Monday, 30 September 2013

Garden thugs?


We are currently enjoying a week of good, generally sunny weather with temperatures exceeding 15°C. As there are few new flowers in the garden at the moment I thought it might be an idea to reflect on the garden "thugs" and how they can be used.  


Ranunculus ficaria syn. Ficaria grandiflora (Lesser Celandine)

 When is a weed not a weed? - when it is a Celandine!  I don't care how invasive it is, I rip out handfuls every year and I know it can be a real pest in some areas, and certainly loves my damp conditions, but this British native rates as a true harbinger of spring, its yellow flowers light up even the gloomiest of days in the early part of the year. It grows from bulbils so is too easily spread by cultivation, if you must kill it glyphosate works well in open ground but it is not easy to eradicate from lawns.
 

Myosotis sylvatica
 Forget-me-nots. The one most common in this area where it grows like a weed seeding itself everywhere is most likely Myosotis sylvatica. A neighbour always insisted that his mother-in-law, who lived with them, had insisted that they planted myosotis, in his words even after her death she came back to haunt him every year. 
 
Alchemilla mollis
  Often classed as a low growing cottage garden plant but thought of as a pest by many, Alchemilla mollis seeds itself all over the place and can become a weed. Easy to grow almost anywhere but tends to prefer partial shade and will tolerate dry conditions. This plant seems to polarise opinion amongst gardeners more than any other I know, most of my acquaintances hate it, yet it has a fan base including Graham Stuart Thomas and Anne Wareham.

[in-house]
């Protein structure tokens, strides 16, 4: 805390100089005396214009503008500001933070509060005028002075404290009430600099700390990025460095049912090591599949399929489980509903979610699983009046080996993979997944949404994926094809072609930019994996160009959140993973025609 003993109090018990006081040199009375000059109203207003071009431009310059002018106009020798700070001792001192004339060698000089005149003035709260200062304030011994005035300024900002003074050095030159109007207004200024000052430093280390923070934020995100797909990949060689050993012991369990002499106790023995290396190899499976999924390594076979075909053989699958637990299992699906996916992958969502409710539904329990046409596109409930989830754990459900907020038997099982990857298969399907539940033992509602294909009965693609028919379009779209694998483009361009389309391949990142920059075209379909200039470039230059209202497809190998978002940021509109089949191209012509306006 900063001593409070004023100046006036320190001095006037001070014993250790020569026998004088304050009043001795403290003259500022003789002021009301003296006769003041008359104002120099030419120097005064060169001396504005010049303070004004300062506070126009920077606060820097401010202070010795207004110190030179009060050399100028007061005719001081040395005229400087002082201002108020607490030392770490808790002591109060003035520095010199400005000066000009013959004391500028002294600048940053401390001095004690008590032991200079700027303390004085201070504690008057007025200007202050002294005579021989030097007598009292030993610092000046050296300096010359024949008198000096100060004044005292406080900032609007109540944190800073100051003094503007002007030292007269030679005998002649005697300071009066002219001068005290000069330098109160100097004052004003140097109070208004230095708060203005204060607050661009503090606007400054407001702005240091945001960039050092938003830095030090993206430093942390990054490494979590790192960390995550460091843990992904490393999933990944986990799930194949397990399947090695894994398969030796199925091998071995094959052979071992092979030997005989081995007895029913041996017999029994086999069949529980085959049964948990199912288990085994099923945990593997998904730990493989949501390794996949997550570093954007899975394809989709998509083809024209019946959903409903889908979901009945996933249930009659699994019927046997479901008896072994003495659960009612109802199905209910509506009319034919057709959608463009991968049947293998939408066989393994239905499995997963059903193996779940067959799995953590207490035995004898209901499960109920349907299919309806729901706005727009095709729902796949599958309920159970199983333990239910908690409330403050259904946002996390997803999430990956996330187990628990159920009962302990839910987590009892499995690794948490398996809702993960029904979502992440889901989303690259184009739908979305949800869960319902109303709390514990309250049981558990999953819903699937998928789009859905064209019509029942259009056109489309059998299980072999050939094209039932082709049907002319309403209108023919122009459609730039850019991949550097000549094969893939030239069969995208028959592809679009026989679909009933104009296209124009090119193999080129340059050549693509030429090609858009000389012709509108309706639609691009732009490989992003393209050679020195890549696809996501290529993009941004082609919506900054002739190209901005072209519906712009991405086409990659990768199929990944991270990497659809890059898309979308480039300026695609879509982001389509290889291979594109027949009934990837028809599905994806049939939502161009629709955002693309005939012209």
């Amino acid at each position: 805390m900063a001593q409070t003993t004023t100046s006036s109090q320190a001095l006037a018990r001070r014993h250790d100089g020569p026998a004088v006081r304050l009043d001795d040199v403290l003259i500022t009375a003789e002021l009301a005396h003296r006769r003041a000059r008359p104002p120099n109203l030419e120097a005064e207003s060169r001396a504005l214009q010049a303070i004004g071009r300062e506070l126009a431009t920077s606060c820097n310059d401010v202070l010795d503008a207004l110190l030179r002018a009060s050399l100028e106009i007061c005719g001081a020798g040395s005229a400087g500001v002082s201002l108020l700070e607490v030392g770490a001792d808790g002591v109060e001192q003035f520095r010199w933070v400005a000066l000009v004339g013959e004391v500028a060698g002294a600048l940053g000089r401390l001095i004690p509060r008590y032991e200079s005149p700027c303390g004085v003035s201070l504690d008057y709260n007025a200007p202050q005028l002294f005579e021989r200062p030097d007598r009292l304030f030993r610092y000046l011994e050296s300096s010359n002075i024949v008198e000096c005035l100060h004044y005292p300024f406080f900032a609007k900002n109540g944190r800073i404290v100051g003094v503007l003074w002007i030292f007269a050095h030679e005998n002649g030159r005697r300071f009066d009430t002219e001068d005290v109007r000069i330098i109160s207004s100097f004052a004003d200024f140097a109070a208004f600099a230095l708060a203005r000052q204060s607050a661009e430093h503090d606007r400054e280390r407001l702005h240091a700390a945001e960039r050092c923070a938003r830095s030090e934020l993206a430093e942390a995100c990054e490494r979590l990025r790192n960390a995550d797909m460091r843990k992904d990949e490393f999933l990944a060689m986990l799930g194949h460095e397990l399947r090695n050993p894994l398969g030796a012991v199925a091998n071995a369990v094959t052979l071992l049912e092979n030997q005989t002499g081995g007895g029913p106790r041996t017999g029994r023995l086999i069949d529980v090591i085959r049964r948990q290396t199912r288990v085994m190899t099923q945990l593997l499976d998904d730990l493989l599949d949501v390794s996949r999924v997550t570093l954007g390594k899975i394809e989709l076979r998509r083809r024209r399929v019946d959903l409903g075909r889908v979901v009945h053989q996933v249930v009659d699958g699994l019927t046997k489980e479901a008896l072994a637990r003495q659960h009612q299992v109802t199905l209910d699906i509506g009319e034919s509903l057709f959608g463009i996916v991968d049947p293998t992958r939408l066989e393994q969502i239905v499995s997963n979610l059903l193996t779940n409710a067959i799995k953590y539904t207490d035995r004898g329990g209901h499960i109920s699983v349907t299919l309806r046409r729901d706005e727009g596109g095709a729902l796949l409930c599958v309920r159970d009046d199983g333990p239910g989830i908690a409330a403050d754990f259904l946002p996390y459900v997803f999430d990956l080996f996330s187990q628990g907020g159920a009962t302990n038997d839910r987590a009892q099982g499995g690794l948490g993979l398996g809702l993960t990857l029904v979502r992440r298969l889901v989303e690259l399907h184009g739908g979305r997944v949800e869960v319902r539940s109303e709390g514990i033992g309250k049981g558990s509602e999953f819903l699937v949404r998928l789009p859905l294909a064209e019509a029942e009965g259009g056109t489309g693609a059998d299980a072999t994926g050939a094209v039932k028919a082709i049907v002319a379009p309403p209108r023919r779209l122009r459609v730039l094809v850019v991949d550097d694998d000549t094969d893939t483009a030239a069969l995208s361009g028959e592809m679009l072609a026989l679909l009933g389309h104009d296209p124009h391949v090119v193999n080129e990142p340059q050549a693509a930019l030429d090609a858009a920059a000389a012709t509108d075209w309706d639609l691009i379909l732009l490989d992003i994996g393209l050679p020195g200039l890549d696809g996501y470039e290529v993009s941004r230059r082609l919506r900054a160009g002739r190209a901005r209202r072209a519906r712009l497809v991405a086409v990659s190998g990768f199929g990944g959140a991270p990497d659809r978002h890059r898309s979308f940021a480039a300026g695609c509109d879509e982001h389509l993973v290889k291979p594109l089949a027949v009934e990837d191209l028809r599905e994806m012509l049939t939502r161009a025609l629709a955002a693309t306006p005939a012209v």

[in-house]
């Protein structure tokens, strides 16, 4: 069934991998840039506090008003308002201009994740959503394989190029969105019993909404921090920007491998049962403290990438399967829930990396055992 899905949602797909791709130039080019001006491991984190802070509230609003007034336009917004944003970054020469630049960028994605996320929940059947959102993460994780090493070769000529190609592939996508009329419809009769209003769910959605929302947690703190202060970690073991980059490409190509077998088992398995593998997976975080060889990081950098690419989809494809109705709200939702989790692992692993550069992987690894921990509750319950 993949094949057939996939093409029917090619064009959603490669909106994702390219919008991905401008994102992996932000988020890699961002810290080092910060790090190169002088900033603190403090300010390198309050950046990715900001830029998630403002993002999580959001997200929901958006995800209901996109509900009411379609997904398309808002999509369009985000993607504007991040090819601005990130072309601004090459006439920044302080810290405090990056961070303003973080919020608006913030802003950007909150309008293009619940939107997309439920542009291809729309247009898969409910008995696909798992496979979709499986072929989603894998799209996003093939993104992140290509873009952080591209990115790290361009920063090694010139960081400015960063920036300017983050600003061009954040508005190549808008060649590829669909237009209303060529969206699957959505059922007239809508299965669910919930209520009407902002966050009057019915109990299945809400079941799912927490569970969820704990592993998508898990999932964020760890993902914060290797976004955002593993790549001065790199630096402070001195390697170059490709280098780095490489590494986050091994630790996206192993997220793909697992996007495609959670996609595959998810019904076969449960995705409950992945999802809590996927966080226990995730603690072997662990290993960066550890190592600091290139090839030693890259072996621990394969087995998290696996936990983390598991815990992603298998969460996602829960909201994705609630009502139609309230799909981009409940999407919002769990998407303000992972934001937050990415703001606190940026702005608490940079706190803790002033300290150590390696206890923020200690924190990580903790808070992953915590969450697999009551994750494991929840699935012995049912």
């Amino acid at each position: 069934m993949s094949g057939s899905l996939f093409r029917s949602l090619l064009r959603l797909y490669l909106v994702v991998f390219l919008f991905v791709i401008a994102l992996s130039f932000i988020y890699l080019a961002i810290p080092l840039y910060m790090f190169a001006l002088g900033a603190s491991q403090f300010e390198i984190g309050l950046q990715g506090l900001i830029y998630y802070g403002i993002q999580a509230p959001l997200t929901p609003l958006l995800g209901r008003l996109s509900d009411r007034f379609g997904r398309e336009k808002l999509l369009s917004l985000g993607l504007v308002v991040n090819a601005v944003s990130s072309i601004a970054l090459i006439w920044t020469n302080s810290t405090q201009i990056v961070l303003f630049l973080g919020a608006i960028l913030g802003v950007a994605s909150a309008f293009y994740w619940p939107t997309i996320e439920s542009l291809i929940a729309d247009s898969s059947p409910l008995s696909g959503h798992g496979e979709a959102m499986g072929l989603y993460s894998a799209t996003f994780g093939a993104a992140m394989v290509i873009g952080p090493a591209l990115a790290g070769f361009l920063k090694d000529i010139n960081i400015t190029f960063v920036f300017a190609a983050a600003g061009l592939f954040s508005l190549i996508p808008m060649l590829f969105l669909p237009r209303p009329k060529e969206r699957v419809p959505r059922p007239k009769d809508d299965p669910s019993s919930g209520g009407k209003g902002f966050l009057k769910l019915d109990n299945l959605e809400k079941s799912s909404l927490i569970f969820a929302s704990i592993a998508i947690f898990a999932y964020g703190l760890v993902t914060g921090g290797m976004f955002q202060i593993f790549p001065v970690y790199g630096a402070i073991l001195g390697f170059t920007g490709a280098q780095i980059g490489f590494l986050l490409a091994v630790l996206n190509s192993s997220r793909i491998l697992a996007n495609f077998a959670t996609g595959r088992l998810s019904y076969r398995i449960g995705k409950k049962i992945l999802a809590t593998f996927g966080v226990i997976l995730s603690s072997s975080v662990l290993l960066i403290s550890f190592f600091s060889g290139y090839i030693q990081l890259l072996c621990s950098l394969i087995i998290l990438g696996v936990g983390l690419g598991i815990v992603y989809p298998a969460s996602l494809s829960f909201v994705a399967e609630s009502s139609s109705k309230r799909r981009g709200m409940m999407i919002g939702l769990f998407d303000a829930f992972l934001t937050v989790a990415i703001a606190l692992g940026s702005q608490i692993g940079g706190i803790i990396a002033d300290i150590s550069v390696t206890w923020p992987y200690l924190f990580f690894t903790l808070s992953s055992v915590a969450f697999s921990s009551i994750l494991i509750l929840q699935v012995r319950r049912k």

The dew or rain collects on the leaves which led to it being named after the alchemist or healer to whom the collected morning dew would be a constituent part of a remedy.
 
Houttuynia cordata 'Chameleon'
Whatever you do never, never, ever let this plant loose outside a container. Everyone's favourite waterside 'thug', you either love it or loath it, far too easy to grow, very difficult to get rid of. I can say no more! The thick white roots have a most unpleasant sweet smell which stays with you for hours after grubbing them out, it has taken me three years and I still have the odd shoot to deal with. Best treated like mint! Monotypic. Apomictic.


Lysimachia ciliata 'Firecracker'
  A beautiful 'thug', will go rampant in good conditions and I have yet to find bad ones for it!  It forms a thick, almost impenetrable root mat so you remove a good 3" of soil when you dig it out, which you will inevitably have to do to keep it in check.

Silene 'Purple Prince'